Substrate bonding

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Substrate bonding refers to attaching two or more substrates of material such as glass or silicon, to each other by means of various chemical and physical effects. Substrate bonding is mainly used in MEMS, where sensor components are encapsulated in the application. The most common types of bonding are adhesive, anodic, eutectic, fusion, glass frit, direct wafer or fusion bonding, and metallic diffusion.


There are 7 primary methods which define substrate bonding technology. These have been mentioned above and are described in detail below.

Adhesive bonding

Main article: Adhesive bonding

Uses a layer of polymer or adhesive, including epoxies, dry films, BCB, polyimides, and UV curable compounds between the substrates to bond the substrates together. This introduces a foreign material between your substrates, but there is a wide variety of materials that can make this method desirable for it's extremely wide range of temperature and control.

Anodic bonding

Main article: Anodic bonding

This type of bonding involves encapsulating components on a silicon wafer by means of ionic glass. When ionic glass is heated, it becomes increasingly less insulating. When a high voltage is applied, current is able to flow which causes the migration of the ions in the glass.

Technology 3

Main article: Eutectic bonding

Eutectic wafer bonding takes advantage of the special properties of eutectic metals. Similar to soldering alloys, such metals melt already at low temperatures. This property allows planar surfaces to be achieved.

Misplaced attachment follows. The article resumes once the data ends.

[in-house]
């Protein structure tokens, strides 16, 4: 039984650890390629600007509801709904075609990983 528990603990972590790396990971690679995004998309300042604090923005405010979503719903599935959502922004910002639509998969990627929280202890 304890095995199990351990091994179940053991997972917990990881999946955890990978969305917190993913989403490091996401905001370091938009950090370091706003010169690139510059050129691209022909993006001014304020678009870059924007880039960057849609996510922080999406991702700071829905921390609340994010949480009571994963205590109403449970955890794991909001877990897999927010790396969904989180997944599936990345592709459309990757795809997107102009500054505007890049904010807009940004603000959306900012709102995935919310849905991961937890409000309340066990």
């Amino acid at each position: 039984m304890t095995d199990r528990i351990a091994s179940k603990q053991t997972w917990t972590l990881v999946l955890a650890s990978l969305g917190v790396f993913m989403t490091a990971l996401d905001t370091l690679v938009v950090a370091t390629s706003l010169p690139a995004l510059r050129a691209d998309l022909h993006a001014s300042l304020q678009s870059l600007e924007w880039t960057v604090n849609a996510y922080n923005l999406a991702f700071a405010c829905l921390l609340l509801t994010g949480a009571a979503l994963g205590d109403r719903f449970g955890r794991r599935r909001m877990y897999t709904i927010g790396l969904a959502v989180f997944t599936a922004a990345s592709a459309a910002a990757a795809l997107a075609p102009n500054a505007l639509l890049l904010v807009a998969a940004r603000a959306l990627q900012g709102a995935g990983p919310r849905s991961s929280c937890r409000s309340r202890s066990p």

In order to control reflow of the eutectic material, eutectic bonding requires precise dosing of the bonding force and even temperature distribution.

Technology 4

Main article: Fusion bonding

Here's another technology in that group.

Technology 5

Main article: Glass frit bonding

Here's another technology in that group.

Technology 6

Here's another technology in that group.

Technology 7

Here's another technology in that group.

Figures of Merit

What is important to look for in the technology? Etch/dep rate? Resolution?


Subheadings are optional.


How is this technology used in nanofabrication and what types of devices/research areas is it useful in?


Specific equipment for each technology can be found on its page above. Additionally, below is a list of all metrology equipment in the LNF:

See also

Other related wiki pages


Further reading

  • Other stuff, e.g. technology workshop slides
  • External links (can be in another section below, if appropriate)